The other issue with statistical analysis on X-ray spectra is that although photons in each channel/bin can be treated as independent sample but the expected numbers of photons across bins are related via physical source model or so called link function borrowed from generalized linear model. However, well studied link functions in statistics do not match source models in high energy astrophysics. Typically, source models are not analytical. They are non-linear, numerical, tabulated, or black box type that are incompatible with current link functions in generalized linear model that is a well developed, diverse, and robust subject in statistics for inference problems. Therefore, binning data and chi-square minimization seems to be an only strategy for statistical inference about parameters in source models so far (for some “specific” statistical or physical models, this is not true, which is not a topic of this discussion). Mann and Wald’s method for class size assumes equiprobable bins whereas channel or bin probabilities in astronomy would not satisfy the condition. The probability vector of multinomial distribution depends on binning, detector sensitivity, and source model instead of the equiprobable constraint from statistics. Well, it is hard to device an purely statistically optimal binning/grouping method for X-ray spectral analysis.

Instead of individual group/bin dependent smoothing (S/N>3 grouping, for example), I, nevertheless, wish for developing binning/grouping schemes based on total sample size N particularly when N is large. I’m afraid that with the current chi-square test embedded in data analysis packages, the power of a chi-square statistic is so small and one will always have a good reduced chi-square value (astronomers’ simple model assessment tool: the measure of chi-square statistic divided by degrees of freedom and its expected value is one. If the reduced chi-square criterion is close to one, then the chosen source model and solution for parameters is considered to be best fit model and value). The fundamental idea of suitable number of bins is equivalent to optimal bandwidth problems in kernel density estimation, of which objective is accentuating the information via smoothing; therefore, methodology developed in the field of kernel density estimation may suggest how to bin/group the spectrum while preserving the most of information and increasing the efficiency. A modified strategy for binning and applying the chi-square test statistic for assessing model adequacy should be conceived instead of reporting thousands of degrees of freedom.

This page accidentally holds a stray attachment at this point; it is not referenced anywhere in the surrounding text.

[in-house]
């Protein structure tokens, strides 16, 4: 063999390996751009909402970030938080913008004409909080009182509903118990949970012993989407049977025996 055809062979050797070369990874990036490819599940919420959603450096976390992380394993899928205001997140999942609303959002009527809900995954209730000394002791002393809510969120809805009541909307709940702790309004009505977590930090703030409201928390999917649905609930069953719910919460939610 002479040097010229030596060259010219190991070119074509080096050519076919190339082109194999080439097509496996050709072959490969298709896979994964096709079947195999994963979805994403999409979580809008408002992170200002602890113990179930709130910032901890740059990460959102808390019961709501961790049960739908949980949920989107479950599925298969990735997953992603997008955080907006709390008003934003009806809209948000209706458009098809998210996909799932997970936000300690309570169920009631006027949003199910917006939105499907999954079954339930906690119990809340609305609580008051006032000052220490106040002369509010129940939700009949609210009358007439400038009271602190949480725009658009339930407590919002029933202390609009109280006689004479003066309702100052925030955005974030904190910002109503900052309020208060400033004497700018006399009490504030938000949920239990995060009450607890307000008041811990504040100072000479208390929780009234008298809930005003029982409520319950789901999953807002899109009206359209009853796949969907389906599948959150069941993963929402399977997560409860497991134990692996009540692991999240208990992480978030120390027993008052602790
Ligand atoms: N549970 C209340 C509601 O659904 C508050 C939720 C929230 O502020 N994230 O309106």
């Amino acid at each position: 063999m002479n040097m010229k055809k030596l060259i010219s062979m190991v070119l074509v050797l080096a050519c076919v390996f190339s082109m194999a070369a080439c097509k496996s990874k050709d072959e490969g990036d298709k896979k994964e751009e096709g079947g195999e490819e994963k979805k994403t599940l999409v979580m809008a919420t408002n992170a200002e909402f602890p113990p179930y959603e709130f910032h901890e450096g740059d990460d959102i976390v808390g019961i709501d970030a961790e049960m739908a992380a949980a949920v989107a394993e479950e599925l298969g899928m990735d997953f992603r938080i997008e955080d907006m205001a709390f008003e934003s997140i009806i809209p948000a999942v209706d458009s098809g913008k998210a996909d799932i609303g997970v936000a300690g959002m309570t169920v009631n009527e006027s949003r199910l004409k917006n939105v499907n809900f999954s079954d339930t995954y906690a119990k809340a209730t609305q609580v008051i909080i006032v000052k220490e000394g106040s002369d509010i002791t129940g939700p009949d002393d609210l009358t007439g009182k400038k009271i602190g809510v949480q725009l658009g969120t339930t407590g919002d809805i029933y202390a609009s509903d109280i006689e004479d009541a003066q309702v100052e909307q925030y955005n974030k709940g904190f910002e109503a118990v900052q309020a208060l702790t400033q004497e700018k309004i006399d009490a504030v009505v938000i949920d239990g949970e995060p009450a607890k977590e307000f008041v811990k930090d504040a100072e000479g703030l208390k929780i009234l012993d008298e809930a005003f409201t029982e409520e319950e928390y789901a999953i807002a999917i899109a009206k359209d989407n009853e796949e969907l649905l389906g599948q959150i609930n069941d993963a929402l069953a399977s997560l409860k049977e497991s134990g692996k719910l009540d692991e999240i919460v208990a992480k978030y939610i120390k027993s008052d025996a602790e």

I think I must quit before getting too bored. Only I’d like to mention quite interesting papers that cited Mann and Wald (1942) and explored the chi square goodness of fit including Johnson’s A Bayesian chi-square test for Goodness-of-Fit (a link is made to the arxiv pdf file) which might provide more charm to astronomers who like to modify their chi-square methods in a Bayesian way. A chapter “On the Use and Misuse of Chi-Square” (link to google book excerpt) by KL Delucchi in A Handbook for Data Analysis in the Behavioral Sciences (1993) reads quite intriguing although the discussion is a reminder for behavior scientists.